Ditch suggests a waterway dug out by human labor to serve a specific purpose. A ravine or gully seems natural in origin, whereas a ditch or trench is artificial. Webster’s Dictionary of 1828 defines ditch as “a trench for draining wet land, or for making a fence to guard inclosures, or for preventing an enemy from approaching a town or fortress.” A ditch is a utilitarian device, then, that alters a landscape. We dig ditches in cities for laying pipes and cables. Irrigation ditches serve farmers’ needs for water. We excavate ditches to drain off swampy land, to make it productive for agriculture. Conversely, after draining off much of the water, say along the bottomlands of the Missouri and Mississippi Rivers, we might then dig ditches to carry water from wells and lagoons to flood these fields in the fall, to attract wild fowl for hunters. In the agricultural Midwest, drainage ditches are often lined with perforated tile after they’re dug, then buried and smoothed over. Ditches flow both ways; they can denature a habitat or restore it to its near-original condition.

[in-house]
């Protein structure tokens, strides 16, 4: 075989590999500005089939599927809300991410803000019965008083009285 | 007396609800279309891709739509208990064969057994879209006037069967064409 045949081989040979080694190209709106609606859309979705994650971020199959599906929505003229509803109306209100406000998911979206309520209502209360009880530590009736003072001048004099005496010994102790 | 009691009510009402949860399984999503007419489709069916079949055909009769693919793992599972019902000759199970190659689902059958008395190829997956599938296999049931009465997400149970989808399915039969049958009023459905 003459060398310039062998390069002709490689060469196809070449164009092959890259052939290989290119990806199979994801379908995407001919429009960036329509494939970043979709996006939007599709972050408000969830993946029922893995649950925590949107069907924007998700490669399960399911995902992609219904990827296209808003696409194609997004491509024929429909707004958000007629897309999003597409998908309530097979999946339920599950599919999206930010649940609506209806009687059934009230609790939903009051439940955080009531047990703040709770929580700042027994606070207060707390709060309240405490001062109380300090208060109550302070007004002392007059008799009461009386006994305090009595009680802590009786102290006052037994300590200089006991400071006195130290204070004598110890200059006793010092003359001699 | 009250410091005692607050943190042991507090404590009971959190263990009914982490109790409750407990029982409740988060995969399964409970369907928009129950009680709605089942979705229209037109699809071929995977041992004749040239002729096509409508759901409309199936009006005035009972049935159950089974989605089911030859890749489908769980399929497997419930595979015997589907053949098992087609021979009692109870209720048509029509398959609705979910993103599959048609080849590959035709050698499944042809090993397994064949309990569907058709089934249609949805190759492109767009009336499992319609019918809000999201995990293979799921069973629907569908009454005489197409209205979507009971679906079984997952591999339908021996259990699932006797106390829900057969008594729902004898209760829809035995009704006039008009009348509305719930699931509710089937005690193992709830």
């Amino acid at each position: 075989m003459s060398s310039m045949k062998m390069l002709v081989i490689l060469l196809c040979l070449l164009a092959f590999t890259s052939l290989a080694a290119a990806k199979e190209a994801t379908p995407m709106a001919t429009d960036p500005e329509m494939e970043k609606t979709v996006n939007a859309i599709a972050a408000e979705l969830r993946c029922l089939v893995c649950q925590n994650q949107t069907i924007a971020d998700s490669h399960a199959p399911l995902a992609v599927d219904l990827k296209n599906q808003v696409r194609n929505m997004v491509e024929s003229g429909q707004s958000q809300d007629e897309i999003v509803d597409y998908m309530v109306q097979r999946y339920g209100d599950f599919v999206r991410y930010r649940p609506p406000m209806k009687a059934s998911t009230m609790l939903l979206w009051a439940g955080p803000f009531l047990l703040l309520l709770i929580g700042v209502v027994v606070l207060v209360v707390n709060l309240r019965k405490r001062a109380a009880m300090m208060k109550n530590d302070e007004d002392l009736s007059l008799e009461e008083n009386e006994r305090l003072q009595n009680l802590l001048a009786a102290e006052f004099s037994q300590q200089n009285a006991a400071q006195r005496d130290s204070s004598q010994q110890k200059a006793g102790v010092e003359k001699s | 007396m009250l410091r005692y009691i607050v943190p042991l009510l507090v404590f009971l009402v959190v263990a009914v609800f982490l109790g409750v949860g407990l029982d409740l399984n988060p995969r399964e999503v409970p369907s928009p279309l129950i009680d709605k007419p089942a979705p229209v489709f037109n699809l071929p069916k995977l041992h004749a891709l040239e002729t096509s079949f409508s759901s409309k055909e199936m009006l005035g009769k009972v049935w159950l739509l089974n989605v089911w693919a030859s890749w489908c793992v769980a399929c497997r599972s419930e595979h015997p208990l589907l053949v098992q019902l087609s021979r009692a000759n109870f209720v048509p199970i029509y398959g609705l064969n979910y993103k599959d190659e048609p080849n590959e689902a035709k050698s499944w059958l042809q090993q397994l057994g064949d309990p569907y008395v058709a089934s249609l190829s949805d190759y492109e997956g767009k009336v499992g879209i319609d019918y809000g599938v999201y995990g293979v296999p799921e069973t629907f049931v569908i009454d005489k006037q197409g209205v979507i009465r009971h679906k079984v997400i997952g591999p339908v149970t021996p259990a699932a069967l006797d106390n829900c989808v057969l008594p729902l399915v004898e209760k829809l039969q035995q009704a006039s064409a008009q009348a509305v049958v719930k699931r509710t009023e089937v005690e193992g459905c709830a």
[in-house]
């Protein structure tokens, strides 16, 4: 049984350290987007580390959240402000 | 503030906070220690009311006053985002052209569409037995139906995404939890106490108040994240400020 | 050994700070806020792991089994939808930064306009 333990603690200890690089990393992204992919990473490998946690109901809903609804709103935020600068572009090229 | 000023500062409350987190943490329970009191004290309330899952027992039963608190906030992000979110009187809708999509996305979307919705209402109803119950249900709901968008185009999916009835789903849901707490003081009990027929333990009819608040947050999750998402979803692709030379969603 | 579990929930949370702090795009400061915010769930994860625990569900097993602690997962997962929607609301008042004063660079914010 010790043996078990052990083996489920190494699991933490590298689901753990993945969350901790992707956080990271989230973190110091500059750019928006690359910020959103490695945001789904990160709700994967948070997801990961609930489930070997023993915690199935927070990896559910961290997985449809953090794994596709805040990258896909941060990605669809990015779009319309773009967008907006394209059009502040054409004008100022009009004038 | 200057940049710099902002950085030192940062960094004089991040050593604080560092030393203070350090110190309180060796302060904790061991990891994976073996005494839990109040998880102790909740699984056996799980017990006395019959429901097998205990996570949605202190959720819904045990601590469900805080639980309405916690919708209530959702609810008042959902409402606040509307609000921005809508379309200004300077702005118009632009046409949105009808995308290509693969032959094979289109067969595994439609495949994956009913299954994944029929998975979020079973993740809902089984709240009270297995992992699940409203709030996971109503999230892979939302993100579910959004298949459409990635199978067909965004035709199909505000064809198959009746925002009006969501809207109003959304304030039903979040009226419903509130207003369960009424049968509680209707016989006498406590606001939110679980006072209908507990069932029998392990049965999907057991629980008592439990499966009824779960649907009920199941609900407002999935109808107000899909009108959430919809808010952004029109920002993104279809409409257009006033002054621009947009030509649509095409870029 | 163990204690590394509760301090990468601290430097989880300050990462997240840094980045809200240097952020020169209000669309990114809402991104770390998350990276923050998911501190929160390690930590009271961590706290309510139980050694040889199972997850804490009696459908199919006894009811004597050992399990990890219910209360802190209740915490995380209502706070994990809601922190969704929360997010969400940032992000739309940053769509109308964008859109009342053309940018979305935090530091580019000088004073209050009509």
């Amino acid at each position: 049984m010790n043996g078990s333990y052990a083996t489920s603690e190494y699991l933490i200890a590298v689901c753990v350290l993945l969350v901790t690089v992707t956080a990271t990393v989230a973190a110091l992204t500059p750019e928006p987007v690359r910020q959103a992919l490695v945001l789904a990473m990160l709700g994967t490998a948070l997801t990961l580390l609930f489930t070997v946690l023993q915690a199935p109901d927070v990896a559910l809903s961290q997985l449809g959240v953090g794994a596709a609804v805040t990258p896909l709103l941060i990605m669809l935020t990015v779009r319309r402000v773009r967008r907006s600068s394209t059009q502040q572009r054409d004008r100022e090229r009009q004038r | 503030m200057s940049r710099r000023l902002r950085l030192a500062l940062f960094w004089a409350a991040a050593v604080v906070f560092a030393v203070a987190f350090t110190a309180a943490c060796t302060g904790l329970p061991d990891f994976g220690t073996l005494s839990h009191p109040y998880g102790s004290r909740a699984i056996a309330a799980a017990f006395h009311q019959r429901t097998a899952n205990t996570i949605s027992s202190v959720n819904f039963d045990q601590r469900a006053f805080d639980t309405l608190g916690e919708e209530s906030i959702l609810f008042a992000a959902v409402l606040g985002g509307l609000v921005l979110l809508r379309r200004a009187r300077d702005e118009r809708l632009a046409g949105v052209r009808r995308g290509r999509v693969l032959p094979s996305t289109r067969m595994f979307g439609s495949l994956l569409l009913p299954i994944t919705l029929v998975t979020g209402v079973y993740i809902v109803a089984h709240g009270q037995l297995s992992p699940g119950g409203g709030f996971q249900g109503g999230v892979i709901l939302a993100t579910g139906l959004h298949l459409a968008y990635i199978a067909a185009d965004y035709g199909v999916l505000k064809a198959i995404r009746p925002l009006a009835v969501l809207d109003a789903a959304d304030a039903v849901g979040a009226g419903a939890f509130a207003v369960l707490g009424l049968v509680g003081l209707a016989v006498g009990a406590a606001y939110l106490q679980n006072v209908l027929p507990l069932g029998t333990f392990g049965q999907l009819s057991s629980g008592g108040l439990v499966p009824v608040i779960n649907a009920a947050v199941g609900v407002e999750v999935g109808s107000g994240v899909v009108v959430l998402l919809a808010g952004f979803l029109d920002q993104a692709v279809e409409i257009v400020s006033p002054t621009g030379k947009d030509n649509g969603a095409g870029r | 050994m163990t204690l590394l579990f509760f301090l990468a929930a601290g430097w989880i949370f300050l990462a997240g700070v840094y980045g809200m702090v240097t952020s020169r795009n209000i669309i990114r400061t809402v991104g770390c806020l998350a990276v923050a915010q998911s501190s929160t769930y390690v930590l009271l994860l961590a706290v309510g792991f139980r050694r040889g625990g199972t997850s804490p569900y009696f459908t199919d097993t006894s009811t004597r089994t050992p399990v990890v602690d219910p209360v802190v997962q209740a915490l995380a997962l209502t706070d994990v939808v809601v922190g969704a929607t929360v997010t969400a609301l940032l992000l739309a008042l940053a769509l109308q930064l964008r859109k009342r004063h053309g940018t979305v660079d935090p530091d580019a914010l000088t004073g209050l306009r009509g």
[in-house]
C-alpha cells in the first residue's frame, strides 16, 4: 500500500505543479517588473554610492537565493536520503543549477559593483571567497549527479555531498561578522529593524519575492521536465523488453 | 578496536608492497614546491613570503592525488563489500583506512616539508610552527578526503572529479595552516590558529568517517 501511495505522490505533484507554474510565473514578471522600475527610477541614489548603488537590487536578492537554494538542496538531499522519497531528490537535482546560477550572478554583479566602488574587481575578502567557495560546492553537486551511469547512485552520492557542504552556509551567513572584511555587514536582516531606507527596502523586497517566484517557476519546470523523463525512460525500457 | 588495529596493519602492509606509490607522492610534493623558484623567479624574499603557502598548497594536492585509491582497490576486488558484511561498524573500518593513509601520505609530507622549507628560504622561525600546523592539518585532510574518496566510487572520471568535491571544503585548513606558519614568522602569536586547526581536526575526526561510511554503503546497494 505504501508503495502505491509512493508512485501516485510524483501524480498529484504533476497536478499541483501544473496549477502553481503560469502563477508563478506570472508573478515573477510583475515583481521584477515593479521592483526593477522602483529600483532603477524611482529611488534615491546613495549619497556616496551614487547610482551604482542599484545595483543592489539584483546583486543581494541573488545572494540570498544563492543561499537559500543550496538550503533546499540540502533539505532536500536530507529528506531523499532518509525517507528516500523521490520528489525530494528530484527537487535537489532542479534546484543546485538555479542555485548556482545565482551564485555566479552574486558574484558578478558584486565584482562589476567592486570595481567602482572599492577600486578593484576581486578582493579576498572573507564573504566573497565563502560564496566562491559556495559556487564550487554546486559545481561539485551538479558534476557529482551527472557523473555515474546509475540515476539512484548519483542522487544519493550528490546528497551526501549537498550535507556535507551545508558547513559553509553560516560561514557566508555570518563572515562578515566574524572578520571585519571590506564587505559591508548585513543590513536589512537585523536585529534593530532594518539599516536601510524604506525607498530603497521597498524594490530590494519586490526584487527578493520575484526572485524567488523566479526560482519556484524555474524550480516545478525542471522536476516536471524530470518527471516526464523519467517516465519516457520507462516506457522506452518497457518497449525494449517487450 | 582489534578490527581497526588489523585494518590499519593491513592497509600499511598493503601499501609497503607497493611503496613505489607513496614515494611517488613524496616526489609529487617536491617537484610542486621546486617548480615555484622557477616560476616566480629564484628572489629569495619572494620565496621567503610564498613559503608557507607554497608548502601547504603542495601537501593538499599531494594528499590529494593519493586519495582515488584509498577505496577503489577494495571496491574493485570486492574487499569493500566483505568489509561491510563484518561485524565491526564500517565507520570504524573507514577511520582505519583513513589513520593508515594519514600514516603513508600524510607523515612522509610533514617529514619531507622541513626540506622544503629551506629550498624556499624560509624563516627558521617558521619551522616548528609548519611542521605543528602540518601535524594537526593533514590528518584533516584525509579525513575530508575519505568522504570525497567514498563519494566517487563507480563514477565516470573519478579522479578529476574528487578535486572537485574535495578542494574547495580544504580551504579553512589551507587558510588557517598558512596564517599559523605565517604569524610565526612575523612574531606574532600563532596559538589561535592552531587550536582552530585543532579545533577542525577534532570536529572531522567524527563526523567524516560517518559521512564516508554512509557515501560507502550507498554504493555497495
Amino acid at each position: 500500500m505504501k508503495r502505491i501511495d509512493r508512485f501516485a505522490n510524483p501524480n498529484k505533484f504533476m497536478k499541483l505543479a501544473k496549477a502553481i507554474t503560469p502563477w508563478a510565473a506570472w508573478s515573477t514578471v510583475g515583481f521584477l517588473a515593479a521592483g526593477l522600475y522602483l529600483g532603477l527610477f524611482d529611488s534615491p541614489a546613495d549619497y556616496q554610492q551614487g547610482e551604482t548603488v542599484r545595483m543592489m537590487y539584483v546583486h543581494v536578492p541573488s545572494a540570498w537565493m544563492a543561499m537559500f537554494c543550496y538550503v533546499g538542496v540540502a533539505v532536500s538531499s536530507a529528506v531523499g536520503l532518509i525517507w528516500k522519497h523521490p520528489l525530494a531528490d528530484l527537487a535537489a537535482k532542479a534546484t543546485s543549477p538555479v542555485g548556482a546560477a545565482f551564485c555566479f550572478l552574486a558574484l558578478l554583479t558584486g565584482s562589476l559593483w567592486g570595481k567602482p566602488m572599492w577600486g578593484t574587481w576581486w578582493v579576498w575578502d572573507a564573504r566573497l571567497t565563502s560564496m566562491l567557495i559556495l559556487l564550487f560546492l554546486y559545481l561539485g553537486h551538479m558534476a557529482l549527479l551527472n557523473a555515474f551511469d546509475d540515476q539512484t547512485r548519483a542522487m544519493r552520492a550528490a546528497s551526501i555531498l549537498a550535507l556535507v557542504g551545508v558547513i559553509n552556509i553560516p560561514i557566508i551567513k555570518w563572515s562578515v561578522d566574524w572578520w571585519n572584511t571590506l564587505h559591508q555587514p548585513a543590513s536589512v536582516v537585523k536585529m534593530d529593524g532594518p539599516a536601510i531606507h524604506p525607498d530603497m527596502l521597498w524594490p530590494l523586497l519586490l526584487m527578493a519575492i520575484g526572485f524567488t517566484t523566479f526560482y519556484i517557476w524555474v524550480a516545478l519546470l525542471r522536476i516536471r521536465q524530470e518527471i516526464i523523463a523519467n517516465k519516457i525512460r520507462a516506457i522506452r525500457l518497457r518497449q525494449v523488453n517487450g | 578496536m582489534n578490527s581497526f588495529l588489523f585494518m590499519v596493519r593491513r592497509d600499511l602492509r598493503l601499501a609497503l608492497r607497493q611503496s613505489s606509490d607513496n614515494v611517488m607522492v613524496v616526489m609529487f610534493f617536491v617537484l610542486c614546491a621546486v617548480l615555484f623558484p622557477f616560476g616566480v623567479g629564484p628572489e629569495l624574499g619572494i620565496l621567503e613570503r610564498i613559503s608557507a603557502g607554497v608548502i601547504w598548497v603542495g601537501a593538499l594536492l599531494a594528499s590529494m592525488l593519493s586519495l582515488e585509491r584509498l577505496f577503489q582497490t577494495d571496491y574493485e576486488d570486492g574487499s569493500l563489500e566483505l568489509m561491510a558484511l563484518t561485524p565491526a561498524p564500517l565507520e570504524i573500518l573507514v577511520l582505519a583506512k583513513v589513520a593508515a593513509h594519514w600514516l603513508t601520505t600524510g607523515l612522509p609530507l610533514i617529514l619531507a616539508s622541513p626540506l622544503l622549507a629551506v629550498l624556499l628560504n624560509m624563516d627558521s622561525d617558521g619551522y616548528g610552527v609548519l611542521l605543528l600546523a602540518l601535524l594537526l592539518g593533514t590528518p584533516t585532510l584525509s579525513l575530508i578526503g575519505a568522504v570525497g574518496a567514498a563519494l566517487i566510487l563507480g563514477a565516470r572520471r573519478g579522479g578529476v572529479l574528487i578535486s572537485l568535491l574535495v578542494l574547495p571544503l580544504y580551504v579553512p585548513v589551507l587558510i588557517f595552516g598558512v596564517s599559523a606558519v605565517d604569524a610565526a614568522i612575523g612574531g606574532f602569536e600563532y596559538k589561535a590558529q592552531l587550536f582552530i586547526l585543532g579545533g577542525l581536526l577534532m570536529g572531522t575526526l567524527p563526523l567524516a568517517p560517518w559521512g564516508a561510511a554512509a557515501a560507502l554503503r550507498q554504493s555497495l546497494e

Conger Beasley, Jr.